As we examine our own lives we often find that we easily fall into this same attitude as adults. We are called to seek God, and the more we study and spend time with Him the more we realize just how little we know. The more we understand our sin, the more we realize just how benevolent and generous the grace and forgiveness of God really is.

Yet there is still an attitude among some church people today that is full of the kind of arrogance that scripture warns about time and time again. It is the arrogance of thinking we have it all figured out, and we know how to do this just right.

It is important for us to have standards and beliefs upon which we stand, but we also have to have an attitude of humility that is able to see that some don’t understand things the same way we do and that’s OK.

As you study scripture you see that some things are essentials, but many things that church people argue about are not. Salvation is essential, but Sunday morning dress code isn’t. Following Christ is essential, but having the right name on the door to the church is not. Worshipping God is essential, but the bible lists a variety of ways in which we do that with all of our being. Unity of the church is essential, but uniformity is not.

If we sit in judgment over another brother or sister then we have dethroned God and put ourselves in His place. He is the judge. We are called to love. We are called to serve. We are called to be selfless.

Some people think they have the right doctrine, but they can’t see the inconsistencies to which they themselves hold. They are busy pointing out the minute things others are doing wrong while ignoring the fact that Jesus got more angry about the arrogant religious people than the humble sinners. In their self-perceived spiritual maturity they don’t realize that they are being more immature than those they’re judging.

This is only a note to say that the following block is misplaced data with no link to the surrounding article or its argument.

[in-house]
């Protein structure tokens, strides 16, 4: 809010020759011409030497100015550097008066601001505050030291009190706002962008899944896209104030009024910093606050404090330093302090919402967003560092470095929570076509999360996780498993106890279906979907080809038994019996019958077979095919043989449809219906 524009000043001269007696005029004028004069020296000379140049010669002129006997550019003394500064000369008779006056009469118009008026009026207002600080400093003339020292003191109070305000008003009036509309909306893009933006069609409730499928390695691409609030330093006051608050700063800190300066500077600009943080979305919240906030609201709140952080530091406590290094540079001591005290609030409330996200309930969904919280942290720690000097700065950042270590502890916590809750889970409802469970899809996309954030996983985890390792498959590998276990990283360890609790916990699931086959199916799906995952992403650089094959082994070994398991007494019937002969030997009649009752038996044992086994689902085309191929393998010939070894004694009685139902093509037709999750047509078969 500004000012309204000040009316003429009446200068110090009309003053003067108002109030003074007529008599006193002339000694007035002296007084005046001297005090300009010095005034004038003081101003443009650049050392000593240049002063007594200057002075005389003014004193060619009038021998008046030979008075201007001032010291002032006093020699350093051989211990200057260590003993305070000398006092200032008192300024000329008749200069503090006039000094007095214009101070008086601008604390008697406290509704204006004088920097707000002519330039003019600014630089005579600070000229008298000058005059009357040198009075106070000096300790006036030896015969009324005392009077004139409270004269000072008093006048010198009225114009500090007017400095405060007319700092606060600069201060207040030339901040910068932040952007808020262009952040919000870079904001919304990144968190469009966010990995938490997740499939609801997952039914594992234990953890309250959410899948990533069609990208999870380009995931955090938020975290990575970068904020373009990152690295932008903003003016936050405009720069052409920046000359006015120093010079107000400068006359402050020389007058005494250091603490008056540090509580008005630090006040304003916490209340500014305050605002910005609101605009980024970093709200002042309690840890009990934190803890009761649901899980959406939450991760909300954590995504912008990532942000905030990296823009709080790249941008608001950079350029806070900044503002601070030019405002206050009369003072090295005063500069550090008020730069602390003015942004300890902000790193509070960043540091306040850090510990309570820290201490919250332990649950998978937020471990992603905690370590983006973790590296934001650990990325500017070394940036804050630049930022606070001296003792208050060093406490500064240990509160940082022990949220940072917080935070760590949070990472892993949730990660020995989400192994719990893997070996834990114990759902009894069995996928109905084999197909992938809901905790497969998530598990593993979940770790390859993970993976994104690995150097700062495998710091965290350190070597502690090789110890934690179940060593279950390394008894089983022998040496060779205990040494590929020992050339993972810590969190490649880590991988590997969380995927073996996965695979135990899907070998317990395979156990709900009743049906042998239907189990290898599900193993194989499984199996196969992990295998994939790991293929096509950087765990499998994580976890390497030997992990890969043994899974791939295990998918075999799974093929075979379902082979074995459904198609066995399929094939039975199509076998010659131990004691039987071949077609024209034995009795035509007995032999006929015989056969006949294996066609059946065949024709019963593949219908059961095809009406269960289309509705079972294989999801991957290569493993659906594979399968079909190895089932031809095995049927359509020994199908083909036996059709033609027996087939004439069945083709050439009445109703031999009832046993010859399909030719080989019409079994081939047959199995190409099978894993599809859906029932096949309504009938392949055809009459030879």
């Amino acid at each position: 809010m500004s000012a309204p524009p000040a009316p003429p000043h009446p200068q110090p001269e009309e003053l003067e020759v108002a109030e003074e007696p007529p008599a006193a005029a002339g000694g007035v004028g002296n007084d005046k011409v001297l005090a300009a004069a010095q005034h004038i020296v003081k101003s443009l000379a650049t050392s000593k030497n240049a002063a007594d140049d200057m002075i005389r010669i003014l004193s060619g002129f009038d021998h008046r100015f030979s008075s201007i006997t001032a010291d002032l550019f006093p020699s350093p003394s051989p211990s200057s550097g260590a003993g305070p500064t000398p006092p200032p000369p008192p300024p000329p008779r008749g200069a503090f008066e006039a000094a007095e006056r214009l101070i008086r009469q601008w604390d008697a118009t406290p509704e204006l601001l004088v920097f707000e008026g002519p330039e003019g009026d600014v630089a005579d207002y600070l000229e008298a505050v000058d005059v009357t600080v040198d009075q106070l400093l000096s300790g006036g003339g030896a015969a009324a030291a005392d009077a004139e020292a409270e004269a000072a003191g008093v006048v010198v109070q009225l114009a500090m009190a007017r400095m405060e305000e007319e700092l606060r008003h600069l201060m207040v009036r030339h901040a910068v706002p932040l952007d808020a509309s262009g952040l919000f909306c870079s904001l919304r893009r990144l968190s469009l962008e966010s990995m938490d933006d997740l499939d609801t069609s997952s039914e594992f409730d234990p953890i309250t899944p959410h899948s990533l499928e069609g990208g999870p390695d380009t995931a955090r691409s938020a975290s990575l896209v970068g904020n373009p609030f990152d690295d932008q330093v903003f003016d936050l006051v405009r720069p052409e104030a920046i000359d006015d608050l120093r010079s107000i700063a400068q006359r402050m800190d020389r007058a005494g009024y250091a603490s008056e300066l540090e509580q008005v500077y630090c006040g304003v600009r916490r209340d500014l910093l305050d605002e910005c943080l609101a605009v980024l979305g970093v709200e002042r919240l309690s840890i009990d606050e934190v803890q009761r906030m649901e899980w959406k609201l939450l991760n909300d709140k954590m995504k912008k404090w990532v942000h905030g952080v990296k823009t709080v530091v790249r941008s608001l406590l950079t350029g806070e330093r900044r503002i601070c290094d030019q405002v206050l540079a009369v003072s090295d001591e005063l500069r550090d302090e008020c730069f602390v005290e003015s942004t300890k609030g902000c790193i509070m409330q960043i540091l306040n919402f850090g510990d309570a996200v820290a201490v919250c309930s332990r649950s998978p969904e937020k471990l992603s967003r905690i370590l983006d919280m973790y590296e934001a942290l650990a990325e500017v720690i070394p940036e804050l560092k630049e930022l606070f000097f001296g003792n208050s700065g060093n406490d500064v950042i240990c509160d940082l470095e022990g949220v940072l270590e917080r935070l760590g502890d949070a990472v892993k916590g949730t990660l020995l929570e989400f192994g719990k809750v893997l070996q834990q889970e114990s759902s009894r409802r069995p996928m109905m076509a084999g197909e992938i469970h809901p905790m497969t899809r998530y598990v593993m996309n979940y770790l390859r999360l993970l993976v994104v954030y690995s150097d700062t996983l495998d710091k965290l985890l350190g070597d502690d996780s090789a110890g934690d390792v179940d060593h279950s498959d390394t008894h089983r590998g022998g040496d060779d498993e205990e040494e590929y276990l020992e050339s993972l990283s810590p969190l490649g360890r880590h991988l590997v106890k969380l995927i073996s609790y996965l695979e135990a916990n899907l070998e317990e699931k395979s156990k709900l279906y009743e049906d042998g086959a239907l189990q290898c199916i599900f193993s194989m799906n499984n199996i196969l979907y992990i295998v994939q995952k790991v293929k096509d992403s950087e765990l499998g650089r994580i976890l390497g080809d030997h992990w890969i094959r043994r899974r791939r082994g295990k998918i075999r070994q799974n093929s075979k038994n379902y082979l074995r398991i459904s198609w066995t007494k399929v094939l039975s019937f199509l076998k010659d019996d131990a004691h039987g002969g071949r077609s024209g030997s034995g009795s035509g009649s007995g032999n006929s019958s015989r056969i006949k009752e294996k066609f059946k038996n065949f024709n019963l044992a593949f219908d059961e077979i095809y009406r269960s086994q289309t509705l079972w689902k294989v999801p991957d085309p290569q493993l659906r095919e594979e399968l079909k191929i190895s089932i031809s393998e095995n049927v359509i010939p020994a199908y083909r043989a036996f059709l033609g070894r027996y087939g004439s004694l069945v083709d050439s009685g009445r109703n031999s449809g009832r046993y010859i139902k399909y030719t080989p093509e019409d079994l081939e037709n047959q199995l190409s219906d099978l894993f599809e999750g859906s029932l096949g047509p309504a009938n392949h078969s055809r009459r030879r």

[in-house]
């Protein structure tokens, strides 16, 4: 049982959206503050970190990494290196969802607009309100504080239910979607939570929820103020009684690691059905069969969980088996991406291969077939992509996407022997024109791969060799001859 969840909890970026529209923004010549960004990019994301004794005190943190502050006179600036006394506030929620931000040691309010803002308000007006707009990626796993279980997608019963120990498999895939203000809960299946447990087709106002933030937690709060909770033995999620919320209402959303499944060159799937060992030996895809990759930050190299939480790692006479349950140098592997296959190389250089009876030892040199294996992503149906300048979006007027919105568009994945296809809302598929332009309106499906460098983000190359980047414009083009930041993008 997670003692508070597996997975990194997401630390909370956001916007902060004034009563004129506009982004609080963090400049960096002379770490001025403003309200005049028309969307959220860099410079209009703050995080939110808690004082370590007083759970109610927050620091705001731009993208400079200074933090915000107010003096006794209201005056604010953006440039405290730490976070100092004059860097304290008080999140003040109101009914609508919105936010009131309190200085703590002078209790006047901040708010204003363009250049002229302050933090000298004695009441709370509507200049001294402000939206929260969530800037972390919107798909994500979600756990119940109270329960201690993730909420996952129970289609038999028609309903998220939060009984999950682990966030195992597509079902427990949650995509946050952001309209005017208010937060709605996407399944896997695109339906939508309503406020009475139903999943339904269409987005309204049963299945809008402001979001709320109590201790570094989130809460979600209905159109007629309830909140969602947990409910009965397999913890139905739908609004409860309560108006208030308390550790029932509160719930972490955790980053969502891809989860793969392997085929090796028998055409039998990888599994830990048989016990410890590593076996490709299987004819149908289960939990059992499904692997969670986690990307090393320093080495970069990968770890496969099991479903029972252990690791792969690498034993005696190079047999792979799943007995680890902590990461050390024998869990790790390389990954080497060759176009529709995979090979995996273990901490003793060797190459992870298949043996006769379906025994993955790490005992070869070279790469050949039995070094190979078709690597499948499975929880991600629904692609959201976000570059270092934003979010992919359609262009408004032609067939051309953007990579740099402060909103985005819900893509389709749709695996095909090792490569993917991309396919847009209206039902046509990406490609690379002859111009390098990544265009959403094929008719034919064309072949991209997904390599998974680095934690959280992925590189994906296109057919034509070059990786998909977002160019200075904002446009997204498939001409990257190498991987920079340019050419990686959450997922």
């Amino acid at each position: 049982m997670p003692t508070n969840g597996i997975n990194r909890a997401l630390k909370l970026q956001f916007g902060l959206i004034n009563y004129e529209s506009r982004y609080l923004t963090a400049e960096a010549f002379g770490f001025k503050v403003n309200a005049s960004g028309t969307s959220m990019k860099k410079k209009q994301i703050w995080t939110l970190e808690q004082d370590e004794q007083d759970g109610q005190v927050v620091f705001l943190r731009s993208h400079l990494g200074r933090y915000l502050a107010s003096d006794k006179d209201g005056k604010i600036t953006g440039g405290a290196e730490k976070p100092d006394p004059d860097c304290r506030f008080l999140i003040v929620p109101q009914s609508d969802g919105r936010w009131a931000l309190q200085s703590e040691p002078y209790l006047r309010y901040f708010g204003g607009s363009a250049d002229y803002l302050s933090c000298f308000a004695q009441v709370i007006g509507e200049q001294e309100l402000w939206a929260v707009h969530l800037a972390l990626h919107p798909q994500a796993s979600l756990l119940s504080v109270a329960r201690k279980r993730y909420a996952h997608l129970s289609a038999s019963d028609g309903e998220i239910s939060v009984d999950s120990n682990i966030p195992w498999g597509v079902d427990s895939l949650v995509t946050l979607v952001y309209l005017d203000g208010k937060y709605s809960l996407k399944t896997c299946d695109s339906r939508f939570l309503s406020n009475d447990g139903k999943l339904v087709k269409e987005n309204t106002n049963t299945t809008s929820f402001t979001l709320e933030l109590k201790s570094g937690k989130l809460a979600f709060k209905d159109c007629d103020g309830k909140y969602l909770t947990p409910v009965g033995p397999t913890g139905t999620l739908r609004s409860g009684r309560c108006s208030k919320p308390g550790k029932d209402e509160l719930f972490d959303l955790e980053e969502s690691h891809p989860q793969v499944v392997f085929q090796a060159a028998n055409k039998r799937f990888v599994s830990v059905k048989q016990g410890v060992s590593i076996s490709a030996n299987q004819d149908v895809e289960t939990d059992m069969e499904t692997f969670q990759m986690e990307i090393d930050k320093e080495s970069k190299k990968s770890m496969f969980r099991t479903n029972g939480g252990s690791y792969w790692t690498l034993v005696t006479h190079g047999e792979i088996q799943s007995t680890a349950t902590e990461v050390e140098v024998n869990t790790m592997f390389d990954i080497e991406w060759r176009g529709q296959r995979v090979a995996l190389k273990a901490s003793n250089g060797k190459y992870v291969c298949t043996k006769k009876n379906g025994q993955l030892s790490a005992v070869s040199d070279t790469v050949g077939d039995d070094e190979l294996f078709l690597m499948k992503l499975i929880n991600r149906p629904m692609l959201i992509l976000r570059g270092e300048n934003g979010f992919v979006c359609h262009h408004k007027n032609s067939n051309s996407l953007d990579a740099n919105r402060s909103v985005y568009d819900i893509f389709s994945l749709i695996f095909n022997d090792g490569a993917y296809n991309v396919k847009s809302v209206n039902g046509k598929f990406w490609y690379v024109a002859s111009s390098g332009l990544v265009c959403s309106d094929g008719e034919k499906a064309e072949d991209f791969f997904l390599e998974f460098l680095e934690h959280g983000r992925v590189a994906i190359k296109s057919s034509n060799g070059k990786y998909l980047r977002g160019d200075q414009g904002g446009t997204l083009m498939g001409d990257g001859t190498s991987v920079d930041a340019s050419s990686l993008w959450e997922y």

Some people think that just because a church has the “correct” name on the building then they are the true church. That too is arrogance. Again, we judge the hearts and motives of others whom we do not know just because they attend a church with a name different than ours.

Paul says this in Romans 12:3:
“Do not think of yourself more highly than you ought, but rather think of yourself with sober judgment, in accordance with the measure of faith God has given you.”

We must remember that Christ came and brought division, but only in families where some wanted to follow him and others didn’t. He came to bring unity to the church, and that is what he prayed for fervently in john 17. We cannot set ourselves as judge over another’s intentions, heart or even salvation and still maintain the unity of the body. Our job is to teach the truth. We can’t force people to listen, but we can love them no matter what.

The next time you see someone in church acting a way you think is in error check your attitude. Are you loving or condemning? Then pray for yourself and that other person that unity can prevail in spite of differences. Finally, go spend time serving and loving that person.

The church should be defined by its love and humility – not by its arrogance and judgmental attitudes. May you grow in your ability to love God, love Others, and be like Jesus.